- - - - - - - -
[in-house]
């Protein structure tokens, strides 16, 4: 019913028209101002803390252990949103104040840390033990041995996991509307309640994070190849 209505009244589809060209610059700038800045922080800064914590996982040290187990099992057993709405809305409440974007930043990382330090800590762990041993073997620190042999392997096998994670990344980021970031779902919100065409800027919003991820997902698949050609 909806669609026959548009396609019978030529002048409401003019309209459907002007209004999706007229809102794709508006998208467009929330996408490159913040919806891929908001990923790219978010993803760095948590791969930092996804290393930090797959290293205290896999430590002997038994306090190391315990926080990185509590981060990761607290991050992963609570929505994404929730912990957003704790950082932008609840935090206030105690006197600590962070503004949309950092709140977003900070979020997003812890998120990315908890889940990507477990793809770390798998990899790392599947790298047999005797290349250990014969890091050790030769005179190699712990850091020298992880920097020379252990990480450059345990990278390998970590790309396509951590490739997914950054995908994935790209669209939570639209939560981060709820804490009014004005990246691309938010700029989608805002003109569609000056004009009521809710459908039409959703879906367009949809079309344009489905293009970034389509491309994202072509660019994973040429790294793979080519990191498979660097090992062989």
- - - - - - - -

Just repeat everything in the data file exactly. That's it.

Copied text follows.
[in-house]
């Protein structure tokens, strides 16, 4: 019913028209101002803390252990949103104040840390033990041995996991509307309640994070190849 209505009244589809060209610059700038800045922080800064914590996982040290187990099992057993709405809305409440974007930043990382330090800590762990041993073997620190042999392997096998994670990344980021970031779902919100065409800027919003991820997902698949050609 909806669609026959548009396609019978030529002048409401003019309209459907002007209004999706007229809102794709508006998208467009929330996408490159913040919806891929908001990923790219978010993803760095948590791969930092996804290393930090797959290293205290896999430590002997038994306090190391315990926080990185509590981060990761607290991050992963609570929505994404929730912990957003704790950082932008609840935090206030105690006197600590962070503004949309950092709140977003900070979020997003812890998120990315908890889940990507477990793809770390798998990899790392599947790298047999005797290349250990014969890091050790030769005179190699712990850091020298992880920097020379252990990480450059345990990278390998970590790309396509951590490739997914950054995908994935790209669209939570639209939560981060709820804490009014004005990246691309938010700029989608805002003109569609000056004009009521809710459908039409959703879906367009949809079309344009489905293009970034389509491309994202072509660019994973040429790294793979080519990191498979660097090992062989």